09/26/2003 12:00AM

In battle of BC preps, East is richer


ARCADIA, Calif. - When the first Breeders' Cup was held in 1984, Chief's Crown was sent west from New York for his final Breeders' Cup prep race. He won the Norfolk Stakes at Santa Anita's Oak Tree meeting, then won the inaugural Breeders' Cup Juvenile at Hollywood Park.

Chief's Crown has turned out to be the exception rather than the norm. Very few horses based outside California have shipped in for preps in years when the Breeders' Cup has been held on the West Coast. That trend continues this year.

Although the Breeders' Cup is at Santa Anita's Oak Tree meeting this year, the only significant horse who shipped in for one of Oak Tree's Breeders' Cup prep races is the 3-year-old Toccet, who is scheduled to race in next Saturday's Goodwood Breeders' Cup Handicap as a prep for the Breeders' Cup Classic.

Horses based in New York have remained in New York for a lucrative eight-race program at Belmont Park that is worth twice as much as Oak Tree's. And horses east of the Mississippi have another tempting option next weekend, when Keeneland opens.

Racing officials at the New York Racing Association and the Oak Tree Racing Association cite several reasons for this phenomenon. Mike Lakow, NYRA's racing secretary and handicapper, believes the prize money offered at Belmont Park helps keep local horsemen loyal. Mike Harlow, Oak Tree's director of racing, thinks the local presence of division leaders Azeri, Halfbridled, Special Ring, and Storming Home probably kept more horses from coming in for Oak Tree's preps.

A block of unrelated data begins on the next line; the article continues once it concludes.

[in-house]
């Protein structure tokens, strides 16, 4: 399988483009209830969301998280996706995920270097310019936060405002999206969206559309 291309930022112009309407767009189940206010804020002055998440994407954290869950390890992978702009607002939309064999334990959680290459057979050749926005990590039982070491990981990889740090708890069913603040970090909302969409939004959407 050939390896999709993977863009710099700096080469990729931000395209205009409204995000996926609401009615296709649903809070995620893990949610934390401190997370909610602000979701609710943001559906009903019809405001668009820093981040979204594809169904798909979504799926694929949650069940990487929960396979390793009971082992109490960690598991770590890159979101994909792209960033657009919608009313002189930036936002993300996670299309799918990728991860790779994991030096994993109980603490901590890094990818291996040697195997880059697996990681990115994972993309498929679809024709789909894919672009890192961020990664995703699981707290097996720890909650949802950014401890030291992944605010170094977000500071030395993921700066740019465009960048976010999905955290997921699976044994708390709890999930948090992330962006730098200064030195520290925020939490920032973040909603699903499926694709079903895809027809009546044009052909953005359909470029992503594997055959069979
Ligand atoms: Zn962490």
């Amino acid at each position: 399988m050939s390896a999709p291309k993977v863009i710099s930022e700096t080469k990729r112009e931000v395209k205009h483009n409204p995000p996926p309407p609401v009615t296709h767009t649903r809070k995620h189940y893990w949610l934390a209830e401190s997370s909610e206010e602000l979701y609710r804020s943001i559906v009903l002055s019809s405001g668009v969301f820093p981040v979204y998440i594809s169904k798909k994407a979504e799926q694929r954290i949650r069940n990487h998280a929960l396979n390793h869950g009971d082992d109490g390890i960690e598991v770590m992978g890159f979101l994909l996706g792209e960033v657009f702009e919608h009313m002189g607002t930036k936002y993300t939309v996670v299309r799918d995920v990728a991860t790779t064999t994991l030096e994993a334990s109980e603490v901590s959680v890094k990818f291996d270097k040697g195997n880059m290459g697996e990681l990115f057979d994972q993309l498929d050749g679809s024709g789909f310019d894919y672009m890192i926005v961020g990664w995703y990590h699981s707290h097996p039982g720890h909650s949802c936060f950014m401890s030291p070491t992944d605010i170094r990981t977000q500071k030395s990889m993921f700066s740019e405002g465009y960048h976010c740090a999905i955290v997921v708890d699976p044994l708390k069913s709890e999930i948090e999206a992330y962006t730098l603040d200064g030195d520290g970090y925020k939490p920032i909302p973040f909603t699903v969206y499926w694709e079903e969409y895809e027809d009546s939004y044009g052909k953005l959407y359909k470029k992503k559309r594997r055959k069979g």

"I still think we have the best quality, at the top," Harlow said. "It's tough to ship when you're encountering that kind of competition."

California-based Breeders' Cup horses, however, are running for far less money. Belmont's eight Breeders' Cup prep races are worth $5.1 million, compared with Oak Tree's $2.55 million. For example, Belmont Park's major prep for the Breeders' Cup Classic, the Jockey Club Gold Cup, is worth $1 million, while Oak Tree's comparable race, the Goodwood, is worth $500,000.

"Certainly the Jockey Club Gold Cup is the premier race for handicap horses at NYRA," Lakow said. "If any race deserves to be a million dollars, it's that. It's a nice number to offer."

Lakow said the high purse money for Belmont's major races is a reward to "horsemen who have been with us all year."

"This gets them in the best position to the Breeders' Cup races, by being able to race in their backyard," Lakow said.

Oak Tree is in a difficult position compared with NYRA when trying to offer comparable prize money.

"NYRA is funded year-round. We only have a 32-day meeting," Harlow said. "NYRA can use most of its stakes money for Saratoga and Belmont Park, then be cheap at Aqueduct. We are funded separately from Santa Anita's winter meeting, so we don't have that option."

Seven of Belmont Park's eight races are Grade 1. All eight of Belmont's races are either the same grade, or a higher grade, than Oak Tree's. This includes Belmont's Kelso Breeders' Cup Handicap and the Oak Tree Breeders' Cup Mile. Both preps for the Breeders' Cup Mile are Grade 2 races.

"Our race has had three of the last four winners of the Breeders' Cup Mile, yet it still hasn't been bumped up to a Grade 1," Harlow said.